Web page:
A new study identifies four key factors that make all the difference in waking up well in the morning: switching to your lunchtime alarm and freshening up at one end of the scale, or battling lightheadedness and repeated taps of the snooze button at the other.
The team behind the study say that these factors, regardless of which genetics an individual is born with, can all be altered to some extent to ensure we get a better start in the morning.
“Why do we humans fluctuate in our vigilance from day to day?” asked the research team led by neuroscientist and sleep researcher Raphael Vallat of the University of California (UC) Berkeley in their published paper.
“Why do we wake up one morning feeling alert, yet another morning, do we struggle with that level of alertness upon waking?”
A total of 833 people participated in the study, most of whom were twins (this helped the researchers filter out variations due to genetics). For two weeks, food intake, physical activity, sleep patterns and glucose levels were recorded, while the volunteers also rated their alertness at different times of the day.
The first factor that matters is the sleep profile: the duration, timing and efficiency of sleep during the night. Sleeping longer and waking up later than normal were both associated with better morning alertness.
The second factor was the amount of exercise people got the day before. Higher levels or movement during the day (as well as less physical activity at night) were associated with more continuous and less interrupted sleep, which in turn it provided for greater vigilance on the part of the participants in the morning.
Thirdly, there was the breakfast. Morning meals with more carbohydrates led to better levels of alertness, while more protein had the opposite effect. By keeping the calories in the meals provided the same, the researchers were able to focus on the nutritional content of what was being eaten.
Finally, an increase in blood sugar levels after breakfast, tested using a pure glucose liquid drink, was associated with reduced alertness. A lower glycemic response, seen after participants ate a carbohydrate-rich breakfast, improved alertness.
In other words, how the body processes food matters, and too much sugar leads to a sugar crash rather than a sugar rush in the morning.
Other factors at play in regards to daily vigilance included the mood and age of the volunteers, although these are not as manageable as what time you go to bed and what you eat for breakfast.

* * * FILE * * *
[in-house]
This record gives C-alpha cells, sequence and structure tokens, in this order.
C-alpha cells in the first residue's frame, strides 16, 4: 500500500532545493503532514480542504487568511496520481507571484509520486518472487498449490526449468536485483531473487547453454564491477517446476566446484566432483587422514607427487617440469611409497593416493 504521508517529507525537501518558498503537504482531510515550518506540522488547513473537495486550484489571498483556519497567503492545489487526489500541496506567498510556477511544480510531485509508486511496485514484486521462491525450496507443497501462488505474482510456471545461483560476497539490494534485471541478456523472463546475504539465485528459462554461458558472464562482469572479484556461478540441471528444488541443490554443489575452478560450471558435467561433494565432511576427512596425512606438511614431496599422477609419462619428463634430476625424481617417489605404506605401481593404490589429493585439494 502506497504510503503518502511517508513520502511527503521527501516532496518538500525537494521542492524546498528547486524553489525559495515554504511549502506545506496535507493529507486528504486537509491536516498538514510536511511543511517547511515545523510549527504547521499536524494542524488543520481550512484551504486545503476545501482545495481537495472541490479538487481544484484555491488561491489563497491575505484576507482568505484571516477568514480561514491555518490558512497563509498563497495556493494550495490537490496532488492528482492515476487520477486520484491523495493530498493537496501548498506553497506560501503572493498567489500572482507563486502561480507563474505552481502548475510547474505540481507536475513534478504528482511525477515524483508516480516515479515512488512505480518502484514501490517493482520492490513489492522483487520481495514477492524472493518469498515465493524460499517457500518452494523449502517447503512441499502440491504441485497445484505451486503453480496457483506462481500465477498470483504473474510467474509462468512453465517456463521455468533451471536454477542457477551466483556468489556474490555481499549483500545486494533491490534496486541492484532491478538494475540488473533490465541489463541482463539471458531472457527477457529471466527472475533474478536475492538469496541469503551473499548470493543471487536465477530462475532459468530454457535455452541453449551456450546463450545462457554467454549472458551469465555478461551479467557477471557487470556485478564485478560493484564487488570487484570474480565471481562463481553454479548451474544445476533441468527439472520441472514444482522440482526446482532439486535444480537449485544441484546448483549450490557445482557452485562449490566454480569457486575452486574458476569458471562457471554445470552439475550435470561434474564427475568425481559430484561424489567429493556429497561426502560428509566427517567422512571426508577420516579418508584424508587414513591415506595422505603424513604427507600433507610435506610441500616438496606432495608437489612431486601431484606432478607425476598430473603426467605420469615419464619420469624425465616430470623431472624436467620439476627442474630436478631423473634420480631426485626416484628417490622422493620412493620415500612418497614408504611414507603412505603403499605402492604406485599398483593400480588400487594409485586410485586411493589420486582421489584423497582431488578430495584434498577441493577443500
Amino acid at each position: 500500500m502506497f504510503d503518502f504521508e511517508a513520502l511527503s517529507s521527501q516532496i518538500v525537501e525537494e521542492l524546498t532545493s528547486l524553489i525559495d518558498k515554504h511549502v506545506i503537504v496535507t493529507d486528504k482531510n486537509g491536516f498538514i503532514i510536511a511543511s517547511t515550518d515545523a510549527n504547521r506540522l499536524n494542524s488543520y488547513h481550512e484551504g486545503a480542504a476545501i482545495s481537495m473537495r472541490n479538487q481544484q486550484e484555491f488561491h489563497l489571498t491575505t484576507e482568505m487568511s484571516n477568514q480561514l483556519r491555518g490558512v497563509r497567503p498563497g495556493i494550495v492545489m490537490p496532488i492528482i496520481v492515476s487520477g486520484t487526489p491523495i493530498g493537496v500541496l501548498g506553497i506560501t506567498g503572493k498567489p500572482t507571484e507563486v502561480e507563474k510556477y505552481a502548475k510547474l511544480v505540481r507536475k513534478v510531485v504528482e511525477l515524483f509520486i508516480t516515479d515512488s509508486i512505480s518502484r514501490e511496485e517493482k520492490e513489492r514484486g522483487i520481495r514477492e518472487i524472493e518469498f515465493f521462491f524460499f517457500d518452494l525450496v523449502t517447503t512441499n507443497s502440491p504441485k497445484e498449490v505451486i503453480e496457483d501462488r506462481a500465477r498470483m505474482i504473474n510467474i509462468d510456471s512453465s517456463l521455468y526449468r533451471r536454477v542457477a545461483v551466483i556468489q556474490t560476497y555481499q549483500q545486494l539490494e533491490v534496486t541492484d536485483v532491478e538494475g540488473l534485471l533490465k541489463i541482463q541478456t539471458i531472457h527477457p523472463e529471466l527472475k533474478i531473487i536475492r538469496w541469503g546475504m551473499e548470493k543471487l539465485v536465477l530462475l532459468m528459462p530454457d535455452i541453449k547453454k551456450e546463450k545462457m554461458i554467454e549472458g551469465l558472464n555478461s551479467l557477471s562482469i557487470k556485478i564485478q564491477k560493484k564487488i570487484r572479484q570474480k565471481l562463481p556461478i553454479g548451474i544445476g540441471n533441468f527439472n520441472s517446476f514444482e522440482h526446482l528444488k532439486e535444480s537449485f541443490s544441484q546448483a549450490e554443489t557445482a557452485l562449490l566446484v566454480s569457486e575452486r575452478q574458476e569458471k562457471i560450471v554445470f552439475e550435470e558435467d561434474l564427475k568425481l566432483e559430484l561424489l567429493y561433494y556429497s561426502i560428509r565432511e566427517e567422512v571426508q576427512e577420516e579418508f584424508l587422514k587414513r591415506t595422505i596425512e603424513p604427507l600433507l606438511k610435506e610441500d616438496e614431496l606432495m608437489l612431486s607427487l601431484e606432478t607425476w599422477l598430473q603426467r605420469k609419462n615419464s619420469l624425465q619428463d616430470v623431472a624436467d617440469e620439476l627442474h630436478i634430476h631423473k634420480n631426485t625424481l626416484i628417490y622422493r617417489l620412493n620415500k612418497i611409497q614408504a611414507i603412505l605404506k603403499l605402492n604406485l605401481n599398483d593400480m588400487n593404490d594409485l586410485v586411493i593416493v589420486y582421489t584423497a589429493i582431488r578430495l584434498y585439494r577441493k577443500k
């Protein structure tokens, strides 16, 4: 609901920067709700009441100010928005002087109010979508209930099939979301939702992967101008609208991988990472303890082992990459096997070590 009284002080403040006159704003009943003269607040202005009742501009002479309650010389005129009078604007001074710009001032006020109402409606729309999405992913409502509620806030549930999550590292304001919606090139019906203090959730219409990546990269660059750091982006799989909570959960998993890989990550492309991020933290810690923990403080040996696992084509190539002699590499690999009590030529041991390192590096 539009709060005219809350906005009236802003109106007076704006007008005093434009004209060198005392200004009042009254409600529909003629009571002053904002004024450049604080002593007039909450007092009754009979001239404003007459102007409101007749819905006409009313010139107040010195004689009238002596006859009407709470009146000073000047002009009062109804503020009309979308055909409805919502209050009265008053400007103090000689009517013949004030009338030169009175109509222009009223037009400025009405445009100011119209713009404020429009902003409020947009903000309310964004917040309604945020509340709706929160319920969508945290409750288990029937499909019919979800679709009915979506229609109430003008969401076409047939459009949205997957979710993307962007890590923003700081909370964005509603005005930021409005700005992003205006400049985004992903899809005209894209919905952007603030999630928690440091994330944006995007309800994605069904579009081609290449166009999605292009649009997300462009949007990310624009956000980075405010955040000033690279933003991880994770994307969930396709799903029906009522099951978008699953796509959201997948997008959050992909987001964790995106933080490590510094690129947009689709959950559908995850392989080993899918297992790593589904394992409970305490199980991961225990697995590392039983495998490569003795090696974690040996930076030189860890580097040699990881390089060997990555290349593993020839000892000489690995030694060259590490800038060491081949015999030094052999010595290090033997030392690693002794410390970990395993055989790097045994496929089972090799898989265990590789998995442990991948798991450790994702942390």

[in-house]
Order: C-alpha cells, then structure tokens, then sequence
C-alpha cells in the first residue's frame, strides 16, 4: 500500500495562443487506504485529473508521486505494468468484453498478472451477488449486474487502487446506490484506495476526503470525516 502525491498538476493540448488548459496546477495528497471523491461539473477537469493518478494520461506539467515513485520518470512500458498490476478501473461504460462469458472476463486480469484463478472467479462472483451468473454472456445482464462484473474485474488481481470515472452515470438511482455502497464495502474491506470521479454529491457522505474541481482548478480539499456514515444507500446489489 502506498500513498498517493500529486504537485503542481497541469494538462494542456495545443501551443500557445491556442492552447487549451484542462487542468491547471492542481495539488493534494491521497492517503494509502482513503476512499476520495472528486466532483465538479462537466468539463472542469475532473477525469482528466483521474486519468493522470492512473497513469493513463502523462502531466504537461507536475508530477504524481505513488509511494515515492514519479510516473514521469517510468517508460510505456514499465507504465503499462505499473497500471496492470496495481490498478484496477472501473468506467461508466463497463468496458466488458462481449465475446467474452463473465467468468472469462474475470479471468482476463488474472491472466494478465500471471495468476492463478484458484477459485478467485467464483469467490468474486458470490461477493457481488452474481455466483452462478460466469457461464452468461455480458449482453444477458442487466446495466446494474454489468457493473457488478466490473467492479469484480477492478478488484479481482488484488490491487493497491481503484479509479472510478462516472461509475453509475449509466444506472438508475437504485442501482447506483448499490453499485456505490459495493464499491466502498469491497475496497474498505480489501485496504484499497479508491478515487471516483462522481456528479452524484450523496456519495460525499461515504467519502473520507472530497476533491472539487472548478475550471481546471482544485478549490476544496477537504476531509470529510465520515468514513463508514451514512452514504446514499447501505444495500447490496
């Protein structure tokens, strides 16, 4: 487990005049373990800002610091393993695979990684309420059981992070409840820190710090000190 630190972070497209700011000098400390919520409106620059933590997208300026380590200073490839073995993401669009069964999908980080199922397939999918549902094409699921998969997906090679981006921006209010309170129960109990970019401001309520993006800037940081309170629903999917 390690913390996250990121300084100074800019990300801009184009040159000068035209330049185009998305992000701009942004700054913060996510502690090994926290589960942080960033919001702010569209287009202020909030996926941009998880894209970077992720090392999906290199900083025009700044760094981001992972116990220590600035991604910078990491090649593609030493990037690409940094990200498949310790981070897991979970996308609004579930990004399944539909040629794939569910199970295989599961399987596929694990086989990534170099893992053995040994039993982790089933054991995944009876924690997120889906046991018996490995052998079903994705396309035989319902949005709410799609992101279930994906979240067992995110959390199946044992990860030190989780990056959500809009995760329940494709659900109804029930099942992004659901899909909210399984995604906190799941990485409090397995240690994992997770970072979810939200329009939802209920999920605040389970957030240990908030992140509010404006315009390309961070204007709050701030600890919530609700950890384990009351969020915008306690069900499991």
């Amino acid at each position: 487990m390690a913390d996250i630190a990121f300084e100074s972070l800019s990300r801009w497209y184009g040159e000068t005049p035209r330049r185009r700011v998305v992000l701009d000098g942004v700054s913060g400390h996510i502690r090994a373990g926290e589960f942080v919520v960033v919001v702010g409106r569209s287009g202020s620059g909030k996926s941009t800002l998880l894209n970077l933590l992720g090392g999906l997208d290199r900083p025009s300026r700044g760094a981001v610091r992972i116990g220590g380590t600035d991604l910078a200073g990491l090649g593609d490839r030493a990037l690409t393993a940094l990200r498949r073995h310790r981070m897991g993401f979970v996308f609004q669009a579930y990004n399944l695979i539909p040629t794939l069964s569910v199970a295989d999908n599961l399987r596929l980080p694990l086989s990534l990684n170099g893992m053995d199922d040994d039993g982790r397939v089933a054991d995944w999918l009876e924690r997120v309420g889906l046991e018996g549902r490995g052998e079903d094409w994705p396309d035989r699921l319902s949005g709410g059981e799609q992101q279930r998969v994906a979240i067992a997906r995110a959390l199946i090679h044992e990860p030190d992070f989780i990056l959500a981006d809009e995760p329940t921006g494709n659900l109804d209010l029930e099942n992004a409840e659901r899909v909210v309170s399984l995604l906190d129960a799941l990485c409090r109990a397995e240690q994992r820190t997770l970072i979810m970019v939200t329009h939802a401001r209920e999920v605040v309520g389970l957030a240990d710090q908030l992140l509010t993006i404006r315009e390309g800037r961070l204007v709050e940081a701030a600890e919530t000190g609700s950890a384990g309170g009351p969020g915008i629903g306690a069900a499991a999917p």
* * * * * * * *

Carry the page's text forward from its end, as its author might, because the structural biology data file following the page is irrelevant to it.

“Our results reveal a number of key factors associated with vigilance that, for the most part, are not fixed. Instead, most of the factors associated with vigilance are modifiable and therefore permissive for behavioral intervention,” write Vallat and colleagues.
The team is keen to investigate some of the mechanisms behind these associations to gather more accurate data; participants reported their alert levels, which weren’t measured using any scientific tools.
That said, in addition to reporting their daily behaviors, the participants ate standardized meals and wore an accelerometer wristwatch (to measure sleep and activity) and a continuous glucose monitor (to measure blood sugar levels after meals), which is better than most studies that are based only on questionnaires.
Another challenge for future studies will be determining how and why sleeping longer and sleeping later than that person’s typical norm increases morning alertness, at least in this study. We know from other research that oversleeping can also impact well-being.
Improvements in sleep quality impact many other areas of our lives, not least the safety of those in jobs where mistakes can be fatal, including firefighters, nurses and airplane pilots.
“This question is scientifically elementary but also of social relevance, considering that the inability to maintain alertness during the day is an important causal factor in road traffic and occupational accidents, which account for thousands of deaths each year,” the researchers write. .
“Furthermore, insufficient sleep leading to reduced daytime alertness is estimated to be responsible for significant work-related productivity loss, increased health care utilization, and absenteeism from work.”
The research was published in Nature communications.